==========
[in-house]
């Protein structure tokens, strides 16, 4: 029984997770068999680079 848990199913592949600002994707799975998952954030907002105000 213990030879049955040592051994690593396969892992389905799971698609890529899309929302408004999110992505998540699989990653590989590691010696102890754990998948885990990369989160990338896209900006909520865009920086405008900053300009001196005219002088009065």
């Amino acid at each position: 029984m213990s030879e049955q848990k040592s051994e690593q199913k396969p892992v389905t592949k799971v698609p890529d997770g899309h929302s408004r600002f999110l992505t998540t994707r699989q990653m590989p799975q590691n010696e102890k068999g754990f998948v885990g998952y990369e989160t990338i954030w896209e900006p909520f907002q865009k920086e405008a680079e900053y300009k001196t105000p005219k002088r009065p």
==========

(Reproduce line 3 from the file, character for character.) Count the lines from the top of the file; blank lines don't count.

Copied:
């Amino acid at each position: 029984m213990s030879e049955q848990k040592s051994e690593q199913k396969p892992v389905t592949k799971v698609p890529d997770g899309h929302s408004r600002f999110l992505t998540t994707r699989q990653m590989p799975q590691n010696e102890k068999g754990f998948v885990g998952y990369e989160t990338i954030w896209e900006p909520f907002q865009k920086e405008a680079e900053y300009k001196t105000p005219k002088r009065p």